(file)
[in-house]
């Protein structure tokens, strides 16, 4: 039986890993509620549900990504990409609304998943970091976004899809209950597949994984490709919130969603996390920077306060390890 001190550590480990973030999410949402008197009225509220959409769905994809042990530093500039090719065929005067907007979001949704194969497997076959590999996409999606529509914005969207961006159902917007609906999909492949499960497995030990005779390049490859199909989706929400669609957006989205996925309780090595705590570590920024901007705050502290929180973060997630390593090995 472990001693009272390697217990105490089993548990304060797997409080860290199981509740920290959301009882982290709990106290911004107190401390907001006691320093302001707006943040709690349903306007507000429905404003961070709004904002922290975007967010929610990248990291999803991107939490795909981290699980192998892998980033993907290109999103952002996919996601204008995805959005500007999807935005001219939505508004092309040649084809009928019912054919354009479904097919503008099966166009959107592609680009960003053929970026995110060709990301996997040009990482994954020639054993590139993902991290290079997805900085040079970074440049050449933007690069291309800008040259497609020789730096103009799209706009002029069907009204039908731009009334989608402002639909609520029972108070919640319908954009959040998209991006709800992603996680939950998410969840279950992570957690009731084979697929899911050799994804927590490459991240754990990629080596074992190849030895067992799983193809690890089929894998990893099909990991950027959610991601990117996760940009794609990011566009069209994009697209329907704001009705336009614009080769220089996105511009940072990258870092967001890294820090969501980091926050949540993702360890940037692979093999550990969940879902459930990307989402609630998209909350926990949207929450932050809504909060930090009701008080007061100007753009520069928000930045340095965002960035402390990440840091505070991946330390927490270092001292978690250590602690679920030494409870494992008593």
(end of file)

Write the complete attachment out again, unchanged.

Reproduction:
[in-house]
């Protein structure tokens, strides 16, 4: 039986890993509620549900990504990409609304998943970091976004899809209950597949994984490709919130969603996390920077306060390890 001190550590480990973030999410949402008197009225509220959409769905994809042990530093500039090719065929005067907007979001949704194969497997076959590999996409999606529509914005969207961006159902917007609906999909492949499960497995030990005779390049490859199909989706929400669609957006989205996925309780090595705590570590920024901007705050502290929180973060997630390593090995 472990001693009272390697217990105490089993548990304060797997409080860290199981509740920290959301009882982290709990106290911004107190401390907001006691320093302001707006943040709690349903306007507000429905404003961070709004904002922290975007967010929610990248990291999803991107939490795909981290699980192998892998980033993907290109999103952002996919996601204008995805959005500007999807935005001219939505508004092309040649084809009928019912054919354009479904097919503008099966166009959107592609680009960003053929970026995110060709990301996997040009990482994954020639054993590139993902991290290079997805900085040079970074440049050449933007690069291309800008040259497609020789730096103009799209706009002029069907009204039908731009009334989608402002639909609520029972108070919640319908954009959040998209991006709800992603996680939950998410969840279950992570957690009731084979697929899911050799994804927590490459991240754990990629080596074992190849030895067992799983193809690890089929894998990893099909990991950027959610991601990117996760940009794609990011566009069209994009697209329907704001009705336009614009080769220089996105511009940072990258870092967001890294820090969501980091926050949540993702360890940037692979093999550990969940879902459930990307989402609630998209909350926990949207929450932050809504909060930090009701008080007061100007753009520069928000930045340095965002960035402390990440840091505070991946330390927490270092001292978690250590602690679920030494409870494992008593």